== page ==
Who gets to write our history?The nationalist narrative seeks to establish Nepal as a great nation, and conveniently sets aside other histories that defeat this purpose.
Every year, without fail, all Nepalis wake up to the ‘greatness’ of Prithvi Narayan Shah on the occasion of Prithvi Jayanti, now also known as Nepal Ekikaran Diwas, or unification day. This year was no different. One commentator grandly declared ‘if’ Prithvi Narayan Shah hadn’t defeated the evil Captain Kinloch of the East India Company, Nepal would become a British colony, and Tibet and China too might have become British colonies within a decade had the great king not halted the incorrigible Empire’s lusty intentions.
Here, I shall digress a little to talk about the ‘ifs’ of history—a favourite trope among all. It is said that Philip II of Macedon, the father of Alexander, once wrote to Sparta, ‘You are advised to submit without further delay, for if I bring my army into your land, I will destroy your farms, slay your people, and raze your city’. The Spartans replied with a single word: ‘If’. If is a word fraught with connotations, full of seduction, and replete with fallacies. To talk about what would have happened if this or that hadn’t is nothing but pure fiction.
Now, back to the great Shah.
Every time the debate about whether the Gorkha military campaigns initiated by Prithvi Narayan Shah were a conscious effort to ‘unify’ Nepal or an act of imperial colonisation erupts, I return to the academic debate between linguist Kamal P Malla and Nepali historian Mahesh Raj Pant. I do not want to recall the entire debate here (although it is highly recommended for students who like to keep an open mind); it would be sufficient to say that, beyond the personal barbs between the two, the debate centres around the question of historiography. In other words, who gets to write the history of this nation, and whose version is correct?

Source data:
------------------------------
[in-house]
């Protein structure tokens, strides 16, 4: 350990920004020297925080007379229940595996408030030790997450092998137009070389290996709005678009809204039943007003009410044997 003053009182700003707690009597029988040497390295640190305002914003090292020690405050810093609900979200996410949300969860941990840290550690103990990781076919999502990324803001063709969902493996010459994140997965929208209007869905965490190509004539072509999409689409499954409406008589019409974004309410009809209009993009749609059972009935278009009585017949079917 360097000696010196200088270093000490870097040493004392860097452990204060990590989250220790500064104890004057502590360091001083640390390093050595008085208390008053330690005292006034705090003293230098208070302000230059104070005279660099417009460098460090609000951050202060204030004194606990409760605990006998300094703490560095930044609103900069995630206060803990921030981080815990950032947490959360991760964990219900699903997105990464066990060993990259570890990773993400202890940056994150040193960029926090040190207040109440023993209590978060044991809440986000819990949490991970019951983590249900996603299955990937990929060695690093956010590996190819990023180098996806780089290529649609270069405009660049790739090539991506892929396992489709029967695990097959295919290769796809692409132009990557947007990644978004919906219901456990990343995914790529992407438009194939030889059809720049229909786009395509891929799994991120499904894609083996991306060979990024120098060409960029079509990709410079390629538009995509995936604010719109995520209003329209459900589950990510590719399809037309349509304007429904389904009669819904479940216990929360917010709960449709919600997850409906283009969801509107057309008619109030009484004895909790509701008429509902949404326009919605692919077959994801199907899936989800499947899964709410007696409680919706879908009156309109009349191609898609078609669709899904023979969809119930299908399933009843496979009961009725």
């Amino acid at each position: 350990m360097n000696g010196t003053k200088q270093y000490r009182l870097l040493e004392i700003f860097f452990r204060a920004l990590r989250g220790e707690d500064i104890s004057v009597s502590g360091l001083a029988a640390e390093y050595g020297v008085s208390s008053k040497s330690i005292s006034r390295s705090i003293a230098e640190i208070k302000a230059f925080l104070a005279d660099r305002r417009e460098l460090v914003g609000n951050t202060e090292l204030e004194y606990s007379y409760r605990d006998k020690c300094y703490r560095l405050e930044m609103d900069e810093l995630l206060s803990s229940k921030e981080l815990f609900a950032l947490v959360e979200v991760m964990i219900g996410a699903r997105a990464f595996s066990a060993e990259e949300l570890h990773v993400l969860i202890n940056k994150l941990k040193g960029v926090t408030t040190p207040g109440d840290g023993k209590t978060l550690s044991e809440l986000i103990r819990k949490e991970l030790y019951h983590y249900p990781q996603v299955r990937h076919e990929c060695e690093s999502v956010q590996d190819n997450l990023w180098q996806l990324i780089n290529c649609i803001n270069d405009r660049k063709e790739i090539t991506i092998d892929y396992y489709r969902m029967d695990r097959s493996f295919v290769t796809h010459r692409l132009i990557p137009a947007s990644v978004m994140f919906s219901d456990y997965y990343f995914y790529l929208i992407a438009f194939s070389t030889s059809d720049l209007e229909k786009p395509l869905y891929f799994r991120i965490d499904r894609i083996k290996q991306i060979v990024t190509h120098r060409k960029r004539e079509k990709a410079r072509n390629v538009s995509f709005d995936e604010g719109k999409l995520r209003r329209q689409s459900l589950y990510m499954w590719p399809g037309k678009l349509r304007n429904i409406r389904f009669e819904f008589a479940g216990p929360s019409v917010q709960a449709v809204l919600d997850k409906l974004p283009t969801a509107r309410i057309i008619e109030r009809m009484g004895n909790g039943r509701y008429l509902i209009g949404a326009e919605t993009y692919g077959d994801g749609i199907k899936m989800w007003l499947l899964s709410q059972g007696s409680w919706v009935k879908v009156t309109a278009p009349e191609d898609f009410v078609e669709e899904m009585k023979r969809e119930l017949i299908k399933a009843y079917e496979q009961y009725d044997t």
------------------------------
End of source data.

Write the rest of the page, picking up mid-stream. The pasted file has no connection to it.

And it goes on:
Consider one of the points of their debate: the venerable Divyopadesh, said to be narrated by Prithvi Narayan Shah on his deathbed. For his modern-day bhakts, the Divyopadesh contains enough wisdom to sustain and rule Nepal till the end of days. But what about the fact that historians consider the earliest manuscript to be dated well after Prithvi Narayan Shah’s death? The manuscript was said to be discovered at the home of courtier Bakhat Man Singh Basnyat in the middle of the 20th century; historians Baburam Acharya and Yogi Naraharinath published it first in 1953; and the latter is said to have dated the manuscript to 1882 BS (1826 CE), when Rajendra Bikram Shah reigned over Nepal. But such historical ambiguity is discarded in favour of the simple narrative currently in favour.
Nationalists believe Prithvi Narayan stood on top of Chandragiri and wished to ‘unify’ all that he saw, bringing the char jaat, chattis barna under a single umbrella that he came to call Nepal. Such a linear history emphasises the birta, bravery, of successive Shah kings and their noblemen in keeping Nepal safe from the depredations of the hungry English. The Ranas deserve scorn for plunging the country into a dark hole, but at least they retained Nepal’s sovereignty. Thus we arrive in the modern age, where Nepal’s unique heritage and culture is unparalleled in the world, while Nepal itself is coveted by the heirs of the British—India. Thus, we have Prithvi Narayan to thank for everything today. This narrative unites forces as disparate as monarchists and communists, and actresses and ‘super-cops’. In this view, national sovereignty lends its citizens pride; as Nepalis, we must feel proud to be born in this great nation.